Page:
Learning Portuguese

Authored by:
Trent R.

Trent R.

Before moving to Brazil, I had almost zero experience with Portuguese. I downloaded the Duolingo app on my phone, but I rarely used it. Until I boarded the plane from LAX to São Paulo I had never actually heard anyone speak the language. At first, Portuguese was overwhelming, but after six months I no longer have any problems with communication. Here are a few tips and tricks for anyone trying to learn a new language abroad.

Take a Class

I had a Portuguese foreign language class when I first got to Brazil. I definitely learned more outside of the classroom, but it was helpful to learn some of the finer points of the language such as proper conjugation and pronunciation. There were other exchange students who took the class with me, so we all learned together. At the end of each day, the teacher would answer any questions we had about Portuguese, which was very helpful.

Write a Journal

I encourage anyone learning a new language to write a journal. At first, you can just use it as a place to keep lists of words and phrases along with their translations, but as you become more proficient you should use it to write in the new language. I write roughly a page each day. The entries are entirely Portuguese and I rarely need to use a dictionary. The journal is also very encouraging because you can track your progress. When I read my first entries, they sound like a third grader wrote them. Now, I don't even remember which words I had to look up when I wrote them.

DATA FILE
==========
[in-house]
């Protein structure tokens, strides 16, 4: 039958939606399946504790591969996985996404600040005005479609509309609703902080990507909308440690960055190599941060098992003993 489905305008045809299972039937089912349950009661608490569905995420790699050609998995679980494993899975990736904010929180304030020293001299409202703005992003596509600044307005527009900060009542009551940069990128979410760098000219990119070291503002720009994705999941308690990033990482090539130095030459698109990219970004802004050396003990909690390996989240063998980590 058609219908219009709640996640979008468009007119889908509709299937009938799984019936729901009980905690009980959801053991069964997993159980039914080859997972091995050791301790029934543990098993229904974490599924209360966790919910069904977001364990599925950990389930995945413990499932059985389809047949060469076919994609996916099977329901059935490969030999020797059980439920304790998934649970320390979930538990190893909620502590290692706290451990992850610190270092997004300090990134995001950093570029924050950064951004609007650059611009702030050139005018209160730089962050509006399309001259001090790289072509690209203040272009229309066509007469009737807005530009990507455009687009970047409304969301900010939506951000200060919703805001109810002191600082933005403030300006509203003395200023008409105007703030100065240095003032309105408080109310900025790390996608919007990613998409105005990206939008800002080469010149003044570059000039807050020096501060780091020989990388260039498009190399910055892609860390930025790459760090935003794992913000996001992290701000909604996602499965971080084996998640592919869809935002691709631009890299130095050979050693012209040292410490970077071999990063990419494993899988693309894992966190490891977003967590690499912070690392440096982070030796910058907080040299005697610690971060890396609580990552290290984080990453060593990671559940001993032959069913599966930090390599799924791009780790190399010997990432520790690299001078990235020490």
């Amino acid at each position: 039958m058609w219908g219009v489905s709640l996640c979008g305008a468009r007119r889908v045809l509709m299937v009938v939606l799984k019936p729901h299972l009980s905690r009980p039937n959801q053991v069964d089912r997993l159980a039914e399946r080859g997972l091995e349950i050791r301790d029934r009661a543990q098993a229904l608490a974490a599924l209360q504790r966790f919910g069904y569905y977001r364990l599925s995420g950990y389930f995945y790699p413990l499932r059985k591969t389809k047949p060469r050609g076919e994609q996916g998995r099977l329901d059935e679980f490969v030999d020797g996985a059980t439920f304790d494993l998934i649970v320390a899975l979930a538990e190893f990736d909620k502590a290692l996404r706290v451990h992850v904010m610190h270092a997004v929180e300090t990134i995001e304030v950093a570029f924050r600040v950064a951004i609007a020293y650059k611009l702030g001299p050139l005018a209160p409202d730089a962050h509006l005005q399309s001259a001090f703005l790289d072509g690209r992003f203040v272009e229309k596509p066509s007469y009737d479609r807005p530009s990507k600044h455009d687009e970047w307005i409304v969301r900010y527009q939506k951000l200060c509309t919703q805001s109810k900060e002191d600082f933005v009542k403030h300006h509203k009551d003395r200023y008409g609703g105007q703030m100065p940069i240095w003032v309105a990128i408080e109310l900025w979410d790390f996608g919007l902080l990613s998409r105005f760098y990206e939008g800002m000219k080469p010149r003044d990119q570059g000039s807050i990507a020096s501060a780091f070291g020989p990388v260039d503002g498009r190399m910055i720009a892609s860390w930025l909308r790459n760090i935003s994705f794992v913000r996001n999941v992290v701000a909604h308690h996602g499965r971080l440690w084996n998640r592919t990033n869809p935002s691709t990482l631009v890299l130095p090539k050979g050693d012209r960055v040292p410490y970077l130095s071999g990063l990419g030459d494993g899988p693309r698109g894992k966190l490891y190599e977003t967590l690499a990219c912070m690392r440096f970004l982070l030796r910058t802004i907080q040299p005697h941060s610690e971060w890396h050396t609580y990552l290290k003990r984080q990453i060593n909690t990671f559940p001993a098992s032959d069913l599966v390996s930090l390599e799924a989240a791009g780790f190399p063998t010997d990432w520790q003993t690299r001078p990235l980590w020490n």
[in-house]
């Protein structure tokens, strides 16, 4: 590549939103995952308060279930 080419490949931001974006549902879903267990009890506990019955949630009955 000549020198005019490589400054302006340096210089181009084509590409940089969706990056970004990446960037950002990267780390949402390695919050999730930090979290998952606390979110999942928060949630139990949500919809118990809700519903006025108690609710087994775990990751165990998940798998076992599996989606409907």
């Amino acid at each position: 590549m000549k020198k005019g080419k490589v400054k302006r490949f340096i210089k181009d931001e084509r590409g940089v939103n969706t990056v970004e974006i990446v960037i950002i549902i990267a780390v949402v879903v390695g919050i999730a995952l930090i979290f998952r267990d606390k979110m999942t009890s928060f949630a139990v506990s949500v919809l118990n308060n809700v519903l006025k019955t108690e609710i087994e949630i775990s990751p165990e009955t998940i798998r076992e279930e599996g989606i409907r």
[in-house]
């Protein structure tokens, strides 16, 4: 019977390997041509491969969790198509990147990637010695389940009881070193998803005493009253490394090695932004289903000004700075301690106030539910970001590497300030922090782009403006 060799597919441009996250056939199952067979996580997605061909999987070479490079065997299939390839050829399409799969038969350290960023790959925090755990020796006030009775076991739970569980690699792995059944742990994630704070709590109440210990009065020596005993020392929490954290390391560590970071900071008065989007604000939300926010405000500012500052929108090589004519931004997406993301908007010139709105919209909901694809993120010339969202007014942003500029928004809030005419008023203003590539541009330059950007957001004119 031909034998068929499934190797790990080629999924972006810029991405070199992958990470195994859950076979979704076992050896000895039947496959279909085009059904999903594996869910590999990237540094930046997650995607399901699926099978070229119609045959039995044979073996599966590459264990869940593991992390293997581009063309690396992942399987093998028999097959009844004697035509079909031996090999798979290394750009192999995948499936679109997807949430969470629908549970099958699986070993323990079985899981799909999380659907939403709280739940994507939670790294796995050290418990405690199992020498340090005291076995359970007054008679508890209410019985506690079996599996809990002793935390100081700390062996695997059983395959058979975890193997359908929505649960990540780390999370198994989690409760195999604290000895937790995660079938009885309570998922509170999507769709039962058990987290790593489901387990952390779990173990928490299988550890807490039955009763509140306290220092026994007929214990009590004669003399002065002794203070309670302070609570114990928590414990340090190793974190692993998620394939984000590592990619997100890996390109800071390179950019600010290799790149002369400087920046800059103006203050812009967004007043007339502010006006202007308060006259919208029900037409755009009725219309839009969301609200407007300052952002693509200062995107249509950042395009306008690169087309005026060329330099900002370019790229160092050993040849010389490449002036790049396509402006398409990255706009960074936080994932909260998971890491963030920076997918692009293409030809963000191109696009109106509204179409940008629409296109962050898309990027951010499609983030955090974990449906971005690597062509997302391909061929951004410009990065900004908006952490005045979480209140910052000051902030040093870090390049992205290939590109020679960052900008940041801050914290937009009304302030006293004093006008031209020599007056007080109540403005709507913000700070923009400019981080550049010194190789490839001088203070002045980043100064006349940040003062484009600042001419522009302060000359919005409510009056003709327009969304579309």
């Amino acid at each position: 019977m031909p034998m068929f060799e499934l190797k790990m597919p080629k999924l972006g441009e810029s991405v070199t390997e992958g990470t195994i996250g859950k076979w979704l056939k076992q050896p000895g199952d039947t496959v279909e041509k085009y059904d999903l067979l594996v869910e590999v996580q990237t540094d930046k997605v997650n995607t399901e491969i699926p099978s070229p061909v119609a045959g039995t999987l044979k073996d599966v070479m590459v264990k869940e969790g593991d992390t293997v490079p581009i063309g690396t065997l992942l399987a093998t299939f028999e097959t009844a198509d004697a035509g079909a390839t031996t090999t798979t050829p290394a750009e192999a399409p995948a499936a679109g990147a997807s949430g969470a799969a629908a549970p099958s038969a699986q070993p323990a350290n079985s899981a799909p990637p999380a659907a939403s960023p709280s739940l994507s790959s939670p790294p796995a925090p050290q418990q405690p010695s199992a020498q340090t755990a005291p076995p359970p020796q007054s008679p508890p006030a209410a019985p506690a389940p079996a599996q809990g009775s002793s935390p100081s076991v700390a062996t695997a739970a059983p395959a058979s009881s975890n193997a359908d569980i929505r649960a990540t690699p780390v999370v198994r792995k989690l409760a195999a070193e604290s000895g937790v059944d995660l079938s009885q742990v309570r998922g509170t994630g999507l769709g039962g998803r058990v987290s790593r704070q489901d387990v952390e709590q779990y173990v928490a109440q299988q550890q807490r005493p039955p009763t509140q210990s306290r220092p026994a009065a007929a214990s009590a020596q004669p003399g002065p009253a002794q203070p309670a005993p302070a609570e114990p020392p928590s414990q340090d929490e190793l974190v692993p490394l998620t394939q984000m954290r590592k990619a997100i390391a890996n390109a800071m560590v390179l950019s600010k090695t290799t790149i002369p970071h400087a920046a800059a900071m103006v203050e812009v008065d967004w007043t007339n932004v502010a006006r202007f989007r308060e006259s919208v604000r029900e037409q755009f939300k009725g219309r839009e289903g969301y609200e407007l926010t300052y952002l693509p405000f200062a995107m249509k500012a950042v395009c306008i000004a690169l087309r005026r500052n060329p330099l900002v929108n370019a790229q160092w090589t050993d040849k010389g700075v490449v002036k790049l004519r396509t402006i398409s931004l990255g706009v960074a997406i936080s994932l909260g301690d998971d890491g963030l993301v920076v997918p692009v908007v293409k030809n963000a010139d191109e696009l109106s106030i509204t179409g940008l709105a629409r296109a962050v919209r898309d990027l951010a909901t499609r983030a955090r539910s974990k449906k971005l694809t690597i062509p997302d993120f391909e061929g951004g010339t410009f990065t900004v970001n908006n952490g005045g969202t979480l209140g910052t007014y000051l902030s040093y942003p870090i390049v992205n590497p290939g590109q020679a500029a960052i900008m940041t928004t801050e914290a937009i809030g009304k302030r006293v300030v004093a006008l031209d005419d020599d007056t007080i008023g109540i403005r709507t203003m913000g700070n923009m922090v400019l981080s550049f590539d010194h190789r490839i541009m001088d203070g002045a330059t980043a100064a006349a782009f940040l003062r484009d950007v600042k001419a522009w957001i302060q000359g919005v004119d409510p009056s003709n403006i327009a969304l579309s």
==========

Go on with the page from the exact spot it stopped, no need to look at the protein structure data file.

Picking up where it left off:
Tell a Story

I have a German friend here in Brazil who is also an exchange student. The other day he told me about one of the tricks he used to learn more Portuguese. He said every time he got into an Uber he would tell the driver the same story about him being German and about how his life was back home. By telling a story that he was comfortable with, he was able to practice his language skills and gain more confidence to speak in Portuguese.

Listen to Music or Watch TV

Once you learn the basics, translating songs or short videos can be a great way to practice a new language. Watching TV and listening to music are good ways to learn some of the less formal words and grammar. Class is great, but you don't want to speak like a college professor all the time. Sometimes a little bit of music is all you need to sound like a local.

Talk!

Practice is important. The more you talk and listen, the more you will learn. Spend some time talking to your classmates or host family each day and you will become much better at speaking your new language.

Make sure that you are always open to suggestions. If you are just now learning a new language, then a lot of other people already speak it better than you. Listen to what they tell you and try to mimic their speech patterns. Don't forget that everyone learns at a different speed. Some people will be fluent in two months and some people with still make mistakes after six months. Do not worry about how long it is taking you to learn. You will get there eventually.

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